With a shock oil production cut now under investors’ belts, attention is shifting to data, chiefly Good Friday’s jobs numbers, which could provide the next big catalyst for equities as earnings season looms once again.
JPMorgan, though, will not be steered from its bearish path. The bank kicked off the week by saying U.S. stocks were not worth the risk, and strategist Marko Kolanovic has now doubled down with a fresh warning:
“We expect a reversal in risk sentiment and the market retesting last year’s low over the coming months,” he said late Monday. While his is hardly the only cautious voice on Wall Street, note Kolanovic was a bull for much of 2022, which ended up being a terrible year for stocks.
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Where stocks go from here is all down to a few key levels, says our call of the day, from money manager Grindstone Intelligence.
Austin Harrison, chief market strategist of the Kansas City-based outfit, says that for much of 2023, whether to buy stocks or sell them and find alternative investments has been a near impossible call, even after major indexes have bounced off October lows.
For that reason, technicals matter a lot right now, he says.
“The S&P 500 SPX,
If the S&P 500 can rise above those February highs, Harrison said he’ll be much more convinced of a new bull market under way.
It’s a similar story for the Nasdaq Composite COMP,
Harrison said that the Fibonacci level for the Nasdaq also marks the point where “growth stocks peaked relative to value. In September 2020, growth stocks, which dominate the Nasdaq, ended a near 15-year run of outperformance relative to value,” he said.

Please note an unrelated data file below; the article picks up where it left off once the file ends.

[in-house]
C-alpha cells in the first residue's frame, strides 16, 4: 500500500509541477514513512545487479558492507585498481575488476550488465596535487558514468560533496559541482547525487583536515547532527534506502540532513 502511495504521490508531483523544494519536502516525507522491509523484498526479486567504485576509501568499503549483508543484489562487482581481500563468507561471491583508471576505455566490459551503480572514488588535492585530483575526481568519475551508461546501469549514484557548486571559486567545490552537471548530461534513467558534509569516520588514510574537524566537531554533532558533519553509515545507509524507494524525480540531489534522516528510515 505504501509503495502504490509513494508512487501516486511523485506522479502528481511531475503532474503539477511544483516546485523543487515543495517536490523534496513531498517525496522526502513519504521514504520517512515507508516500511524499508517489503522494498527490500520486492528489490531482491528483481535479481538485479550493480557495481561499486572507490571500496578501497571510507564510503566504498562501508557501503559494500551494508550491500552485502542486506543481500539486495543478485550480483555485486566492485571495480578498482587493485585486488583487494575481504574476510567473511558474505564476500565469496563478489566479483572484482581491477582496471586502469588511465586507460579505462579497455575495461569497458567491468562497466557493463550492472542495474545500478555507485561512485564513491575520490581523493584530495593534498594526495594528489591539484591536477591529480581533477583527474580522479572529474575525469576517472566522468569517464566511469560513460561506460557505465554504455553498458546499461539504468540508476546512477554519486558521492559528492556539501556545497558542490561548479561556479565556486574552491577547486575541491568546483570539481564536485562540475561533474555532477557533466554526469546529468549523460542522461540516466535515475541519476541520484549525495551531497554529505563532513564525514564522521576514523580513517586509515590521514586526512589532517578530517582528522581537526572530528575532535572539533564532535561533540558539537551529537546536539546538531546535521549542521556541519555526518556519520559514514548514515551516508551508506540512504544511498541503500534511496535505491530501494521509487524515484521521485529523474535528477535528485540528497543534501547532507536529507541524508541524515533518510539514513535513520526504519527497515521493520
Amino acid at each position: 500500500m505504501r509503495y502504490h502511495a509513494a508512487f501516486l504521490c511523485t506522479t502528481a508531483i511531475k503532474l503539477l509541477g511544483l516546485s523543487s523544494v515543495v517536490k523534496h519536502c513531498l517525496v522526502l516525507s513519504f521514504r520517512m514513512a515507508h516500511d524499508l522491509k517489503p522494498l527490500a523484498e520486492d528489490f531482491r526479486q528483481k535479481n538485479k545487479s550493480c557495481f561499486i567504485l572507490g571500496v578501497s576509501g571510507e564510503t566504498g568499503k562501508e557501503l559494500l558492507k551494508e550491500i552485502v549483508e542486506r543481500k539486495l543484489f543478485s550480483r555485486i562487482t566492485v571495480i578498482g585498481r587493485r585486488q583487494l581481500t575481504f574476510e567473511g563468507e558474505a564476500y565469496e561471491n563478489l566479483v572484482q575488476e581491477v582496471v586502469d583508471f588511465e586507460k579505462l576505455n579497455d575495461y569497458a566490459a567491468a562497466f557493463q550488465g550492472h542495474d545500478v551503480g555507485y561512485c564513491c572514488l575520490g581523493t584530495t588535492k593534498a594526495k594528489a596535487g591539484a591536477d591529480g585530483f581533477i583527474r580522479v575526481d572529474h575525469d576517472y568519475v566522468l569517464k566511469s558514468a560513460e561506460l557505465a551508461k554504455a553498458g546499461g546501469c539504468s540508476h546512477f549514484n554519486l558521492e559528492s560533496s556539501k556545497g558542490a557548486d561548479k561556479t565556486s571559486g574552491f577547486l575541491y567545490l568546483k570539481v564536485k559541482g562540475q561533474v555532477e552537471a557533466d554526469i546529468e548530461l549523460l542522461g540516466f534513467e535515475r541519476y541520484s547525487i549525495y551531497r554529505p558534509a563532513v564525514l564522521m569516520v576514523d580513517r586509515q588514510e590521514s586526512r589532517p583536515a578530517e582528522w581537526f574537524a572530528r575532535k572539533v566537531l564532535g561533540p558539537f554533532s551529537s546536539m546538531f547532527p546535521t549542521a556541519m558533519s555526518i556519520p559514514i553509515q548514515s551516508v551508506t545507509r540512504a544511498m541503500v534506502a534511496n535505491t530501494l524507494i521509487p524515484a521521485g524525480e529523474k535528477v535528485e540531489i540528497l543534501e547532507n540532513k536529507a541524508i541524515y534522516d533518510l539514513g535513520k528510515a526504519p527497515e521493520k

While another strong week like last one’s will put those big indexes above Grindstone’s key levels, he is still wary of weak breadth — when the number of declining stocks are above those gaining.
The strategist points out that most stocks have lagged behind index returns this year by a sizable margin — the S&P 500 has outperformed the equal-weighted index by around 6% since mid-January. That may be nothing to get too alarmed about as it simply means biggest stocks — growthy ones — are rising faster than smaller ones, said Harrison.
One piece of good news lately — the Dow industrials DJIA,
But bottom line, the strategist is staying neutral on stocks until the S&P 500 is above 4,200 and the Nasdaq has “comfortably cleared” 12,220 — opening the door to “higher stock prices.”
“That doesn’t mean we need to be indiscriminately buying everything we see — we still want to be selective. But unless the situation in value deteriorates further, there just isn’t much technical evidence to support a bearish approach.”
Read: What ‘unprecedented’ volatility in the $24 trillion Treasury bond market looks like
Read: Soaring oil prices: 6 things investors need to know about the surprise OPEC+ production cuts
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